The iScream Social Media Blog

You Can’t Buy Love & You Can’t Buy Real Followers

Educational Newsletters

While the competitive business world can often feel like a contact sport, being known in your community as someone who has integrity and is trustworthy will help establish a strong reputation.  This includes your social media presence. Much has changed within social media in the last few years. In a field where Instagram influencer marketing is now a $1B industry, paying for followers, likes and views in an effort to seem more relevant can be tempting, but in the long run can end up backfiring, reflecting poorly on your brand and business. 


1. Danger of buying followers on social media

Facebook, Instagram, and Twitter have all been cracking down on the use of bots. Instagram’s terms of service are incredibly clear – do not use bot programs, period.  What does this mean? Quite simply, if you used bots (knowingly or unknowingly) to bolster your number of followers or friends your account could be suspended or you may be “shadow banned”. This phrase has been thrown around a lot, but many haven’t understood exactly what it is – and if they’ve actually been affected by the Instagram Shadow Ban or if they’re just struggling with really low engagement. Shadow banning covertly targets certain users to restrict content and limit audience engagement. Abhinav Vardevu a former Software engineer at twitter said: “The idea of shadow ban is to ban someone, but they don’t know they’ve been banned because they keep posting, but nobody can see their content. People just think nobody is engaging with their content when in reality nobody is seeing it.”  There are also other, less scandalous ways to get shadow banned, for example surges in activity. If you all of a sudden go on a following spree in an attempt to gain “follow backs”, or like many images all at once – this could potentially make you appear to be a bot and cause a trigger. You will want to ensure that whomever is managing your social media, knows the rules of engagement or risk your content being hidden.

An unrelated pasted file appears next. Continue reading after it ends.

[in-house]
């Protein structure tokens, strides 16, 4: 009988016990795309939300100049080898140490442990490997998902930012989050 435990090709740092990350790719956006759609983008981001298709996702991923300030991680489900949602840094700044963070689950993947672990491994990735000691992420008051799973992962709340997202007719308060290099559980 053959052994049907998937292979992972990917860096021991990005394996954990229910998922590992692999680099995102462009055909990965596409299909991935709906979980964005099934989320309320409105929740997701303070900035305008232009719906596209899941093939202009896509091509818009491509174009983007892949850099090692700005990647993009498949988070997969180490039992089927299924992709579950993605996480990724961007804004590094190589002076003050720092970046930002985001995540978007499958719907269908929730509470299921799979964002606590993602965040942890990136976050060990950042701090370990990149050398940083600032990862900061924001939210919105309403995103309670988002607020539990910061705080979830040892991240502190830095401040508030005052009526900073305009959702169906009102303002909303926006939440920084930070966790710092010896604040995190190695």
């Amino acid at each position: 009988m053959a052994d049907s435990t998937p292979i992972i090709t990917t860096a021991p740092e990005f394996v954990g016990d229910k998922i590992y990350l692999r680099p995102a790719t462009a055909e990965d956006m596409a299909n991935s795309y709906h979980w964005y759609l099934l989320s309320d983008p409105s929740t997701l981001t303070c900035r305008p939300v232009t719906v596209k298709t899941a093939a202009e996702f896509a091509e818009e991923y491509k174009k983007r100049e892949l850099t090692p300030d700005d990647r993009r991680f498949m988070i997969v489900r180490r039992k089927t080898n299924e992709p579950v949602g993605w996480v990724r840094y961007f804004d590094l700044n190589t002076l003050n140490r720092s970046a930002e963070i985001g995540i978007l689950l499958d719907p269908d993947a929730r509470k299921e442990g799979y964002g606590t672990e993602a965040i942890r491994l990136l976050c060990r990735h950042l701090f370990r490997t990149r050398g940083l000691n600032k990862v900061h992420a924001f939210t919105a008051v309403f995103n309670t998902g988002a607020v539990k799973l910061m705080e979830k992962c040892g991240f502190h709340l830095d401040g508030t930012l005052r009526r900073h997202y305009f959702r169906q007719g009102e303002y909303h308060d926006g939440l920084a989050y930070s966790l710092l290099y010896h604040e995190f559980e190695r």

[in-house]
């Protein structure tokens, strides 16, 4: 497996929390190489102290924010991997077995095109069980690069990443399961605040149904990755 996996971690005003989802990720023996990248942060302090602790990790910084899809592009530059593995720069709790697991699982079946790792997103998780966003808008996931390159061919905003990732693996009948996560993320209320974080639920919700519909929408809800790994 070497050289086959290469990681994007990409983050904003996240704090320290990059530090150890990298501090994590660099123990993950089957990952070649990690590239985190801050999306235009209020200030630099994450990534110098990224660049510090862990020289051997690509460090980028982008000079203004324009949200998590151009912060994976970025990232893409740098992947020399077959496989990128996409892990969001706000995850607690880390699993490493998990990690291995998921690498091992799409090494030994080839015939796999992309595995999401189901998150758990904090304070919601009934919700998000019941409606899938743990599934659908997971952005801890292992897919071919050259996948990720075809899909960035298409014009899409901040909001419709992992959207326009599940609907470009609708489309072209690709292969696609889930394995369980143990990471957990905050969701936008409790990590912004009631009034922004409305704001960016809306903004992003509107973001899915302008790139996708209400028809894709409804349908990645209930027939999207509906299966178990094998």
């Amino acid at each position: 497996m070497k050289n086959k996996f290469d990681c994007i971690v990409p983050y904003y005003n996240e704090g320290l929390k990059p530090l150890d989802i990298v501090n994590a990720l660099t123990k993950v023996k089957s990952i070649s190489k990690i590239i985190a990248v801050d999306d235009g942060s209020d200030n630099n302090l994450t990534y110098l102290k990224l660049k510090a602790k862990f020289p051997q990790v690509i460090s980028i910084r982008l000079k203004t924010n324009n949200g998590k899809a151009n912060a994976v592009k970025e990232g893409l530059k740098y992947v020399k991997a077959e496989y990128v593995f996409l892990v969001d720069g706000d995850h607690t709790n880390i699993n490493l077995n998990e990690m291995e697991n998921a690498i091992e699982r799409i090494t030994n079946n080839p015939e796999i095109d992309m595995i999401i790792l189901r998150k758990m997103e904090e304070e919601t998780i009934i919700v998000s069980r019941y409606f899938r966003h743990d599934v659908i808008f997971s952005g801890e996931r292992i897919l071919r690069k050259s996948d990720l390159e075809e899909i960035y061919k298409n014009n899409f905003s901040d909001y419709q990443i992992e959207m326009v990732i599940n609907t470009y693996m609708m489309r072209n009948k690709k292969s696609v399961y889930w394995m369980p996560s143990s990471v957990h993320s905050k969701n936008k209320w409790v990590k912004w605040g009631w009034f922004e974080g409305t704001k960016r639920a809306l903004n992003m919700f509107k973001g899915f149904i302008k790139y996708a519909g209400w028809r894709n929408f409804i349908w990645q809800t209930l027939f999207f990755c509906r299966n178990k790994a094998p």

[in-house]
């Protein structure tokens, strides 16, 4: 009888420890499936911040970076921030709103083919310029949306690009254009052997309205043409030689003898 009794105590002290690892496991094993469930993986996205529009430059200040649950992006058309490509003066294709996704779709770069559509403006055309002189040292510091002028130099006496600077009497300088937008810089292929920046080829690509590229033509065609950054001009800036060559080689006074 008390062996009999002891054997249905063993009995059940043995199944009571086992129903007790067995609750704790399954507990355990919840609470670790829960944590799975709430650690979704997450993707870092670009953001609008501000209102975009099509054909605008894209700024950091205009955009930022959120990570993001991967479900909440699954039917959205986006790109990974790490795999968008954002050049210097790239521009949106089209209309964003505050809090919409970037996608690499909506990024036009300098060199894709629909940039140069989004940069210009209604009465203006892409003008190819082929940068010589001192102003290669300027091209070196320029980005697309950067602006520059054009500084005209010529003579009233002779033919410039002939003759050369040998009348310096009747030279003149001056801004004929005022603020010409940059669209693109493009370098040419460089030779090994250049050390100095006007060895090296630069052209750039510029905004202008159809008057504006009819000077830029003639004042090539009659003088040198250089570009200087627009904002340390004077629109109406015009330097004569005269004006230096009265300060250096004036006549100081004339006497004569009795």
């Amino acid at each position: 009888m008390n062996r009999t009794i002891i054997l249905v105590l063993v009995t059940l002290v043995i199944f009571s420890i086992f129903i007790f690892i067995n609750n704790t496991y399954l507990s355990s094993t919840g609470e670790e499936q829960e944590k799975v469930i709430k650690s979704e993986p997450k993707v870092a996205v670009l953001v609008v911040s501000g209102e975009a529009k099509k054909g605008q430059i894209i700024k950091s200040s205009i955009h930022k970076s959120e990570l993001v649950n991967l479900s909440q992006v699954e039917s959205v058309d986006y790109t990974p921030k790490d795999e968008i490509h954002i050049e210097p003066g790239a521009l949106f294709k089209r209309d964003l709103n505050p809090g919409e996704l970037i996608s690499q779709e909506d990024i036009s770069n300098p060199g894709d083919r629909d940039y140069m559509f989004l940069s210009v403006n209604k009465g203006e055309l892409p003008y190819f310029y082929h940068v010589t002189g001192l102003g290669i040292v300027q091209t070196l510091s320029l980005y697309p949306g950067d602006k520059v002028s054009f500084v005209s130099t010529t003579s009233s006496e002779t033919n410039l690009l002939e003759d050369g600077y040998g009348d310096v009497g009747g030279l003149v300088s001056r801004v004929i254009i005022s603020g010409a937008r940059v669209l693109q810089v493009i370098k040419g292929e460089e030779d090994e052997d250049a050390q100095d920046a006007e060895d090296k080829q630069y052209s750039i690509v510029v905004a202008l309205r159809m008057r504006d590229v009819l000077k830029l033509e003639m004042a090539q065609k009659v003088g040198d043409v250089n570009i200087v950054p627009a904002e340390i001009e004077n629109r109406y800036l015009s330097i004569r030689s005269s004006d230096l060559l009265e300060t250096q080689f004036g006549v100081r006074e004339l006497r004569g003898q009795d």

2. From where do you think your fake followers originate?

Some fake accounts are used hundreds to thousands of times to auto-follow, auto-comment, auto-share and auto-like, in order to create the perception they are real. While others steal identities to appear real, including those of underage children.  According to the New York Times, “At least 55,000 of the accounts [sold by one such company, Devumi]  use the names, profile pictures, hometowns and other personal details of real Twitter users, including minors”.  This is large-scale social identity theft, and not something you want to get your business in bed with.

3. Fake followers = fake sales

Unless you are trying to win endorsement deals by showing off your impressive followership — and even in that case, savvy businesses have ways to prove your followership is real before they invest — there is little to be gained. Many businesses and individuals, however, unknowingly have enlisted bots and companies who use them to bolster their follower counts.  Beyond knowing participants, many businesses hire social media companies without realizing they are using bots to obfuscate their inability to organically and authentically grow follower counts using industry best practices.  We predict (just as we suggested bots would see a legal crack down nearly 2 years ago when we decided to only add followers using real people and real work to entice people to follow our clients’ accounts) that the enforcement of these rules is only going to become more aggressive.  We strongly recommend you ensure your social media management team is getting your followers legitimately or that you hire iScreamSocialMedia.  To learn more about iScreamSocialMedia and our social media management services, paid social media advertising campaigns, and more reach out to us at GetTheScoop@iScreamSocialMedia.com.